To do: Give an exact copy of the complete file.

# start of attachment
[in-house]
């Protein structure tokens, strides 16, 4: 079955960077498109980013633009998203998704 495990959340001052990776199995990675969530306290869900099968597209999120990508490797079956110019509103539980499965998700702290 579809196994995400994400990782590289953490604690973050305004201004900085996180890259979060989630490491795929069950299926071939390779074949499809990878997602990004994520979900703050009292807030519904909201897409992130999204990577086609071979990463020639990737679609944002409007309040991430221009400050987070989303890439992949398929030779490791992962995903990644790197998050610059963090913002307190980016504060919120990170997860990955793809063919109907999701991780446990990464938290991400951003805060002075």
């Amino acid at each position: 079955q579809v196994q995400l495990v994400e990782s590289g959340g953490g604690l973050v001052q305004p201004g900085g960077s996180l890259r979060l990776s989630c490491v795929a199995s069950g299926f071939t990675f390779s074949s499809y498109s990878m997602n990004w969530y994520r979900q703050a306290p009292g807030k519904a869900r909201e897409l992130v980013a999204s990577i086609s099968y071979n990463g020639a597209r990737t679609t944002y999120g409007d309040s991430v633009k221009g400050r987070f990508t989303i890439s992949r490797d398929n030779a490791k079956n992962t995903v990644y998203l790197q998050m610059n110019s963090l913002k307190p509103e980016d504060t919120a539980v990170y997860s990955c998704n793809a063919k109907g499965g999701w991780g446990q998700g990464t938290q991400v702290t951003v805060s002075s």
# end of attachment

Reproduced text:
[in-house]
């Protein structure tokens, strides 16, 4: 079955960077498109980013633009998203998704 495990959340001052990776199995990675969530306290869900099968597209999120990508490797079956110019509103539980499965998700702290 579809196994995400994400990782590289953490604690973050305004201004900085996180890259979060989630490491795929069950299926071939390779074949499809990878997602990004994520979900703050009292807030519904909201897409992130999204990577086609071979990463020639990737679609944002409007309040991430221009400050987070989303890439992949398929030779490791992962995903990644790197998050610059963090913002307190980016504060919120990170997860990955793809063919109907999701991780446990990464938290991400951003805060002075």
């Amino acid at each position: 079955q579809v196994q995400l495990v994400e990782s590289g959340g953490g604690l973050v001052q305004p201004g900085g960077s996180l890259r979060l990776s989630c490491v795929a199995s069950g299926f071939t990675f390779s074949s499809y498109s990878m997602n990004w969530y994520r979900q703050a306290p009292g807030k519904a869900r909201e897409l992130v980013a999204s990577i086609s099968y071979n990463g020639a597209r990737t679609t944002y999120g409007d309040s991430v633009k221009g400050r987070f990508t989303i890439s992949r490797d398929n030779a490791k079956n992962t995903v990644y998203l790197q998050m610059n110019s963090l913002k307190p509103e980016d504060t919120a539980v990170y997860s990955c998704n793809a063919k109907g499965g999701w991780g446990q998700g990464t938290q991400v702290t951003v805060s002075s």